It sounds creepy, but one of the best ways to save the world could be turning to creepy crawlies. Western gourmands generally find dining on bugs unpalatable, but for some 2.5 billion people in the world, especially in tropical regions, spiders and insects have long been part of the diet—and are far easier on the environment than protein bags like cattle that require clear-cut grazing lands, concentrated feed, and septic systems. The protein content of bugs is "is comparable to that of conventional meat," according to the United Nations' Food and Agricultural Organization, which points out that the critters are rich in vitamins, minerals, and unsaturated fats.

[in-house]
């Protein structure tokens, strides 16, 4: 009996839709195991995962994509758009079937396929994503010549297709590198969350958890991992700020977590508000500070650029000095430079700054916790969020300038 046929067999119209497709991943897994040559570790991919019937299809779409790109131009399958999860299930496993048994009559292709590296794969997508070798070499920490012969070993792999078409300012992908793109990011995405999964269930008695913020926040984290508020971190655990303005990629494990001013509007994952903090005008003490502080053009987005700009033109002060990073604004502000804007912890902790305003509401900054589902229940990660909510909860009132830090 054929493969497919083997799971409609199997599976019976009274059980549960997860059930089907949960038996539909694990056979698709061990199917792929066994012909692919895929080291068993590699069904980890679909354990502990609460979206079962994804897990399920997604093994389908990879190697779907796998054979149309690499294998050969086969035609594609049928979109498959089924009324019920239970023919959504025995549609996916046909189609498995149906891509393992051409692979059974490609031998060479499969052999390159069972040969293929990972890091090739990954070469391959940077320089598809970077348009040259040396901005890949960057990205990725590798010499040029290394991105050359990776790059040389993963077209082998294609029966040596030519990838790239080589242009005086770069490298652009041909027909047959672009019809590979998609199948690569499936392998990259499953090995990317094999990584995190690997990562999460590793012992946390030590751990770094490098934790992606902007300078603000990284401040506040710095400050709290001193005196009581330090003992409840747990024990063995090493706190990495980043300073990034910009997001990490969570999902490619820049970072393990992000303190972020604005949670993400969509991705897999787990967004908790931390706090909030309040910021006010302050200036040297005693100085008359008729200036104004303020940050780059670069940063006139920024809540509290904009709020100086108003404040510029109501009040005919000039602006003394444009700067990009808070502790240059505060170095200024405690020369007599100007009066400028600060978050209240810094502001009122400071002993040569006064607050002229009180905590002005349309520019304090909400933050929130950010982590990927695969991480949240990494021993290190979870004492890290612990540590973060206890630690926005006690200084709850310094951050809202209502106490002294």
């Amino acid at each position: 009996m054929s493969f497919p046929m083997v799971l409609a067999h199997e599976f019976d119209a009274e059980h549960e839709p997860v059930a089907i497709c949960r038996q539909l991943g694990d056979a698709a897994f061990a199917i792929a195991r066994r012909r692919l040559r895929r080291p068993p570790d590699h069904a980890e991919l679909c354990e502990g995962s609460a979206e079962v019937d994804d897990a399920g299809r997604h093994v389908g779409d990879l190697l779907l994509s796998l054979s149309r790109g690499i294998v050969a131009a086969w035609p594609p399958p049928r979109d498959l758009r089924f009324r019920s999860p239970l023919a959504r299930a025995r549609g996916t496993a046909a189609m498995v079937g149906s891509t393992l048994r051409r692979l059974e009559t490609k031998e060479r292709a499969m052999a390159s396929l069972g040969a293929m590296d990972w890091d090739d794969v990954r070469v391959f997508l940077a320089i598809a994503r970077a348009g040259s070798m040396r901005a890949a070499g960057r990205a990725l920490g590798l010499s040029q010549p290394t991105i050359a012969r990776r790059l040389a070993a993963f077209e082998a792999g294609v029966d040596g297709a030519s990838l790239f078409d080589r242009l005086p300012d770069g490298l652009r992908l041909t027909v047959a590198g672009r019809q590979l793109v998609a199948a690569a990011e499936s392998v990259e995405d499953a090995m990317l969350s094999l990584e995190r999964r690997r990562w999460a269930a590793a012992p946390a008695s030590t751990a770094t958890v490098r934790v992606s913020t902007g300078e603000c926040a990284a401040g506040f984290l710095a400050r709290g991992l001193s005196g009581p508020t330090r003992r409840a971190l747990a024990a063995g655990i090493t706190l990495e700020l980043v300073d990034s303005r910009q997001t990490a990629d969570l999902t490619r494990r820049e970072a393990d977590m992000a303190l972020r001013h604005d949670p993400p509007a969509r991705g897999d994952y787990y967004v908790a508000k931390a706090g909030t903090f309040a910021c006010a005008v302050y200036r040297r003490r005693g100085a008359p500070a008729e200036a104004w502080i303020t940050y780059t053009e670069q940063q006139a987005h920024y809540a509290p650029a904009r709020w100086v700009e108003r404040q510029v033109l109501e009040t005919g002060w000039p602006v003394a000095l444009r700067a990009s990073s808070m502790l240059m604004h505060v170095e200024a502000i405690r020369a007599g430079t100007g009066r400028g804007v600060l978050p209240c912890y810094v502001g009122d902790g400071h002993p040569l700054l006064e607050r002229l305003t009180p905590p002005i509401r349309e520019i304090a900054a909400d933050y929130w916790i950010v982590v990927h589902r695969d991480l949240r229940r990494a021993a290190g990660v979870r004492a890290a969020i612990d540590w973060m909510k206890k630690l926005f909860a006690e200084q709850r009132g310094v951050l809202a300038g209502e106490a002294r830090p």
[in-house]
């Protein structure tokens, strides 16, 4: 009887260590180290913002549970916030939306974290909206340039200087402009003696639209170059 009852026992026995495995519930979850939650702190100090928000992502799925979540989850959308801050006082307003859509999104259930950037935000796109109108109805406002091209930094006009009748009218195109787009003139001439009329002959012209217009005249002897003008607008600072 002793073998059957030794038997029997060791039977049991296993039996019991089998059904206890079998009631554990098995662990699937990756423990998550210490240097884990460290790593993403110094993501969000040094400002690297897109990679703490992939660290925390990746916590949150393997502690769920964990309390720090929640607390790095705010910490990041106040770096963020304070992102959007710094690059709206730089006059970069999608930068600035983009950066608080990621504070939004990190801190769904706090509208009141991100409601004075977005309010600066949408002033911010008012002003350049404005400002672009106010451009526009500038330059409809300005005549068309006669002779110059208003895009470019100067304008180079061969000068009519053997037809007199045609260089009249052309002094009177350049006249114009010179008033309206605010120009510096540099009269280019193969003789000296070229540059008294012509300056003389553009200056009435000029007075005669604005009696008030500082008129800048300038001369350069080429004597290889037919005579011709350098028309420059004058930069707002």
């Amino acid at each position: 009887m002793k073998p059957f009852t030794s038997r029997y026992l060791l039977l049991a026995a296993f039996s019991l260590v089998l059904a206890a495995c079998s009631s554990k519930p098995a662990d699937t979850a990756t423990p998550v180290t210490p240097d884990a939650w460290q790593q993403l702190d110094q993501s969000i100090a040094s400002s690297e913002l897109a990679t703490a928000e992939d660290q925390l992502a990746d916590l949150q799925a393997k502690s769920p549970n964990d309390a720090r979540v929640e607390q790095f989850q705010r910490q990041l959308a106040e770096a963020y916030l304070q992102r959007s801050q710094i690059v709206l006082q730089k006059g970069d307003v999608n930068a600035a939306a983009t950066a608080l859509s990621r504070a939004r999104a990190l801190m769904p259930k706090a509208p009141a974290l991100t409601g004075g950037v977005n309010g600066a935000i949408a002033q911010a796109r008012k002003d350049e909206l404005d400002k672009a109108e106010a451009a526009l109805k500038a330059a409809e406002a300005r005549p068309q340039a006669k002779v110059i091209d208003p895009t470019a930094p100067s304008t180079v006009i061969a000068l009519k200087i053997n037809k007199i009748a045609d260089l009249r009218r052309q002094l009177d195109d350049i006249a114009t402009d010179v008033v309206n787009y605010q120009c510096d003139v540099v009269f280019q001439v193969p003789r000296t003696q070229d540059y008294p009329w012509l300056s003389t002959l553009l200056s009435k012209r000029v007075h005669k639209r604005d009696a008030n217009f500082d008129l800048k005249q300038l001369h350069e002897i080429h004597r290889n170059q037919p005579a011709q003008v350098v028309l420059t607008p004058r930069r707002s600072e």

Curious scientists, celebrities, and officials recently turned up to dine on butterfly larvae, ants, dragonflies, and locusts at Oxford University as part of the "Grand Banquet of Rainforest Insects" arranged by an artist to build support for rainforest protection by encouraging insect cuisine with a variety of dishes. The chubby leaf-cutter ants seemed to be the favorites of some of the diners, reports Der Spiegel. But others were not so thrilled. "I think the most important spice here is the mescal," said one film producer pouring himself a shot of the Mexican liquor, making certain the larva at the bottom of the bottle didn't slip into his glass.